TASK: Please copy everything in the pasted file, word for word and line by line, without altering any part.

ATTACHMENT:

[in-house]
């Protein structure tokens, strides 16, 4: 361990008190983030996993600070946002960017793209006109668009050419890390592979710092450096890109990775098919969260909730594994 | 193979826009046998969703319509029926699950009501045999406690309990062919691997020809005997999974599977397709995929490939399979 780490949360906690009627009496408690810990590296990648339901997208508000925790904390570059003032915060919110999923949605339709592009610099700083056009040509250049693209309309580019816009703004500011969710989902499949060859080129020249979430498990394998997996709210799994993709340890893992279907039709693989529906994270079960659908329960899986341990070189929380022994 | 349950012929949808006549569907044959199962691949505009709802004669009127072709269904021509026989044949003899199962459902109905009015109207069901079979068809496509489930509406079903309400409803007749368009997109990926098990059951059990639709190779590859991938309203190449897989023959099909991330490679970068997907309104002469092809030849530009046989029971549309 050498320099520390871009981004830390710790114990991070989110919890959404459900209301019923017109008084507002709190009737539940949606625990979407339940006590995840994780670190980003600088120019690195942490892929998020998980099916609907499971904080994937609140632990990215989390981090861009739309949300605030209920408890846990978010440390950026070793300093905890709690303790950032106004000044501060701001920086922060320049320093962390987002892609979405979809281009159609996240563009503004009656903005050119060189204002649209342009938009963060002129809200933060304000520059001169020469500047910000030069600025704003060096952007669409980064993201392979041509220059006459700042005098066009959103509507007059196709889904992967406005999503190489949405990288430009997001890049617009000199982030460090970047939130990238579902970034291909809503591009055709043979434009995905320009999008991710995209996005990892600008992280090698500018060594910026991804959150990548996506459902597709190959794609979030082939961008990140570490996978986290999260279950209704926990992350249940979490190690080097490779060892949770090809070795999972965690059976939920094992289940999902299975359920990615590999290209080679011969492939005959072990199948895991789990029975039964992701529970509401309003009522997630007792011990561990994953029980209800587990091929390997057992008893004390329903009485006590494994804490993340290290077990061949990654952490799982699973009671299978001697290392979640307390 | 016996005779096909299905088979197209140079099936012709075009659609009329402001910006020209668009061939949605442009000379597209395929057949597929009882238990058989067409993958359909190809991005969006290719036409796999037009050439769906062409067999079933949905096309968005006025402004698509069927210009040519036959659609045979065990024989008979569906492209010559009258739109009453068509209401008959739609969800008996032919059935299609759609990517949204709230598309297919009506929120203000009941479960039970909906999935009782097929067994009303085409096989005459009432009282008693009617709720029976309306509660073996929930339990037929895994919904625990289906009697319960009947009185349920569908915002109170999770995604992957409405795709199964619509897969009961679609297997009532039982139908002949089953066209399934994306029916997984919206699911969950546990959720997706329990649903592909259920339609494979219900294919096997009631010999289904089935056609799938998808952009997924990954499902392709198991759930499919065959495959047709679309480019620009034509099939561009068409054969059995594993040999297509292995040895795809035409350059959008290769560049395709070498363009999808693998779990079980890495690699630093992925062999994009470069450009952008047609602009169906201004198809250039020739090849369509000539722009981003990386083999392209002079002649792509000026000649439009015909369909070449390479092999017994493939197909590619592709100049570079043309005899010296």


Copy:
[in-house]
């Protein structure tokens, strides 16, 4: 361990008190983030996993600070946002960017793209006109668009050419890390592979710092450096890109990775098919969260909730594994 | 193979826009046998969703319509029926699950009501045999406690309990062919691997020809005997999974599977397709995929490939399979 780490949360906690009627009496408690810990590296990648339901997208508000925790904390570059003032915060919110999923949605339709592009610099700083056009040509250049693209309309580019816009703004500011969710989902499949060859080129020249979430498990394998997996709210799994993709340890893992279907039709693989529906994270079960659908329960899986341990070189929380022994 | 349950012929949808006549569907044959199962691949505009709802004669009127072709269904021509026989044949003899199962459902109905009015109207069901079979068809496509489930509406079903309400409803007749368009997109990926098990059951059990639709190779590859991938309203190449897989023959099909991330490679970068997907309104002469092809030849530009046989029971549309 050498320099520390871009981004830390710790114990991070989110919890959404459900209301019923017109008084507002709190009737539940949606625990979407339940006590995840994780670190980003600088120019690195942490892929998020998980099916609907499971904080994937609140632990990215989390981090861009739309949300605030209920408890846990978010440390950026070793300093905890709690303790950032106004000044501060701001920086922060320049320093962390987002892609979405979809281009159609996240563009503004009656903005050119060189204002649209342009938009963060002129809200933060304000520059001169020469500047910000030069600025704003060096952007669409980064993201392979041509220059006459700042005098066009959103509507007059196709889904992967406005999503190489949405990288430009997001890049617009000199982030460090970047939130990238579902970034291909809503591009055709043979434009995905320009999008991710995209996005990892600008992280090698500018060594910026991804959150990548996506459902597709190959794609979030082939961008990140570490996978986290999260279950209704926990992350249940979490190690080097490779060892949770090809070795999972965690059976939920094992289940999902299975359920990615590999290209080679011969492939005959072990199948895991789990029975039964992701529970509401309003009522997630007792011990561990994953029980209800587990091929390997057992008893004390329903009485006590494994804490993340290290077990061949990654952490799982699973009671299978001697290392979640307390 | 016996005779096909299905088979197209140079099936012709075009659609009329402001910006020209668009061939949605442009000379597209395929057949597929009882238990058989067409993958359909190809991005969006290719036409796999037009050439769906062409067999079933949905096309968005006025402004698509069927210009040519036959659609045979065990024989008979569906492209010559009258739109009453068509209401008959739609969800008996032919059935299609759609990517949204709230598309297919009506929120203000009941479960039970909906999935009782097929067994009303085409096989005459009432009282008693009617709720029976309306509660073996929930339990037929895994919904625990289906009697319960009947009185349920569908915002109170999770995604992957409405795709199964619509897969009961679609297997009532039982139908002949089953066209399934994306029916997984919206699911969950546990959720997706329990649903592909259920339609494979219900294919096997009631010999289904089935056609799938998808952009997924990954499902392709198991759930499919065959495959047709679309480019620009034509099939561009068409054969059995594993040999297509292995040895795809035409350059959008290769560049395709070498363009999808693998779990079980890495690699630093992925062999994009470069450009952008047609602009169906201004198809250039020739090849369509000539722009981003990386083999392209002079002649792509000026000649439009015909369909070449390479092999017994493939197909590619592709100049570079043309005899010296």